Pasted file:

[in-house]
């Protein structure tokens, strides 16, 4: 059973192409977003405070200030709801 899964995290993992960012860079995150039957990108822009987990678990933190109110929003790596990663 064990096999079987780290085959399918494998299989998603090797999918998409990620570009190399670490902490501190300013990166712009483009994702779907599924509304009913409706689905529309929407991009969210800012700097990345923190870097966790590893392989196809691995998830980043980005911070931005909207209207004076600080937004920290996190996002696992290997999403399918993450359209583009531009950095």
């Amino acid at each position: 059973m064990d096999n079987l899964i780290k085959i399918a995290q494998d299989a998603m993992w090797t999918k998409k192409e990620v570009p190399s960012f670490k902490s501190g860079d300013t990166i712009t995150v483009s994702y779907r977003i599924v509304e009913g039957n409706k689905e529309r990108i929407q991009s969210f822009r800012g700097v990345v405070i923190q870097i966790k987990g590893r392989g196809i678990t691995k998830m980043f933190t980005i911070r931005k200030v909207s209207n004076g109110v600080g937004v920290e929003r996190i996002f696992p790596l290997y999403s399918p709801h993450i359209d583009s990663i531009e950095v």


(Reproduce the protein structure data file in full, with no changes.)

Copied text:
[in-house]
């Protein structure tokens, strides 16, 4: 059973192409977003405070200030709801 899964995290993992960012860079995150039957990108822009987990678990933190109110929003790596990663 064990096999079987780290085959399918494998299989998603090797999918998409990620570009190399670490902490501190300013990166712009483009994702779907599924509304009913409706689905529309929407991009969210800012700097990345923190870097966790590893392989196809691995998830980043980005911070931005909207209207004076600080937004920290996190996002696992290997999403399918993450359209583009531009950095």
């Amino acid at each position: 059973m064990d096999n079987l899964i780290k085959i399918a995290q494998d299989a998603m993992w090797t999918k998409k192409e990620v570009p190399s960012f670490k902490s501190g860079d300013t990166i712009t995150v483009s994702y779907r977003i599924v509304e009913g039957n409706k689905e529309r990108i929407q991009s969210f822009r800012g700097v990345v405070i923190q870097i966790k987990g590893r392989g196809i678990t691995k998830m980043f933190t980005i911070r931005k200030v909207s209207n004076g109110v600080g937004v920290e929003r996190i996002f696992p790596l290997y999403s399918p709801h993450i359209d583009s990663i531009e950095v």